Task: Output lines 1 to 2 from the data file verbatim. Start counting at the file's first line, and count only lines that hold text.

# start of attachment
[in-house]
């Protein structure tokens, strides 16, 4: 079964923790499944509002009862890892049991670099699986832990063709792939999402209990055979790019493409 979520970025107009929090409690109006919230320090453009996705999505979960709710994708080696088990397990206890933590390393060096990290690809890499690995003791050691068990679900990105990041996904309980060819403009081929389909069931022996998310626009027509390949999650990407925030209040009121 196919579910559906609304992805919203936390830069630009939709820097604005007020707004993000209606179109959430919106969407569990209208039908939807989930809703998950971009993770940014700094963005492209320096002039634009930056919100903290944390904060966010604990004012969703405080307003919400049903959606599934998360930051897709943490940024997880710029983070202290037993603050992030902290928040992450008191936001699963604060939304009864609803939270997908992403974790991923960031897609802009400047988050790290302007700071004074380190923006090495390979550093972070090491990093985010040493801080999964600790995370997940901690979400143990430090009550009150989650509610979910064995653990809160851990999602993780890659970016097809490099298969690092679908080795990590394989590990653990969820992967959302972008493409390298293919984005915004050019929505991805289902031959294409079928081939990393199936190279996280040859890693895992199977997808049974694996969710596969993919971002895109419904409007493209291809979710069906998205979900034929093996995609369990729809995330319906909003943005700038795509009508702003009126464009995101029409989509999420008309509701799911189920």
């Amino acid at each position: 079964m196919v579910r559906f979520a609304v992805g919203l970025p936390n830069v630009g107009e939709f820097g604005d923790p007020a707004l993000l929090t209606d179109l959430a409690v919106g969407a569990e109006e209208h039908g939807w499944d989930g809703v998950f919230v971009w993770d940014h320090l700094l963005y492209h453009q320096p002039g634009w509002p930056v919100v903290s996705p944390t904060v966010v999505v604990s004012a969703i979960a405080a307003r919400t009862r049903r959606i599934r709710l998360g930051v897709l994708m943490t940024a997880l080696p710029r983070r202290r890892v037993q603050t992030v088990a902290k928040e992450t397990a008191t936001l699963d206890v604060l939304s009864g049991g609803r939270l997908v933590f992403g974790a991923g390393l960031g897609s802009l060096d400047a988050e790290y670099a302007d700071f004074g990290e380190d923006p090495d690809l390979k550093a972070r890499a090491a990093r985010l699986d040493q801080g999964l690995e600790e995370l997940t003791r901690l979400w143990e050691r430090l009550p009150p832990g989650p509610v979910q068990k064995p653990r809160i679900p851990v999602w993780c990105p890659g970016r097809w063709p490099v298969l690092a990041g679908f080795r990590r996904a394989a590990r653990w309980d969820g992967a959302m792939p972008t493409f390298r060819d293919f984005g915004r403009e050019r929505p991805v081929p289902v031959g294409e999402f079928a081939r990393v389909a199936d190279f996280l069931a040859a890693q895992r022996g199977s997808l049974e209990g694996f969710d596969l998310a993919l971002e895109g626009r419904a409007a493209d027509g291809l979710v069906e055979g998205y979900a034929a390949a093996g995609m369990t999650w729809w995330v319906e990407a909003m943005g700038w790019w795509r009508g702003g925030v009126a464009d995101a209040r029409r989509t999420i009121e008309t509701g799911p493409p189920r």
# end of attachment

[in-house]
């Protein structure tokens, strides 16, 4: 079964923790499944509002009862890892049991670099699986832990063709792939999402209990055979790019493409 979520970025107009929090409690109006919230320090453009996705999505979960709710994708080696088990397990206890933590390393060096990290690809890499690995003791050691068990679900990105990041996904309980060819403009081929389909069931022996998310626009027509390949999650990407925030209040009121 196919579910559906609304992805919203936390830069630009939709820097604005007020707004993000209606179109959430919106969407569990209208039908939807989930809703998950971009993770940014700094963005492209320096002039634009930056919100903290944390904060966010604990004012969703405080307003919400049903959606599934998360930051897709943490940024997880710029983070202290037993603050992030902290928040992450008191936001699963604060939304009864609803939270997908992403974790991923960031897609802009400047988050790290302007700071004074380190923006090495390979550093972070090491990093985010040493801080999964600790995370997940901690979400143990430090009550009150989650509610979910064995653990809160851990999602993780890659970016097809490099298969690092679908080795990590394989590990653990969820992967959302972008493409390298293919984005915004050019929505991805289902031959294409079928081939990393199936190279996280040859890693895992199977997808049974694996969710596969993919971002895109419904409007493209291809979710069906998205979900034929093996995609369990729809995330319906909003943005700038795509009508702003009126464009995101029409989509999420008309509701799911189920």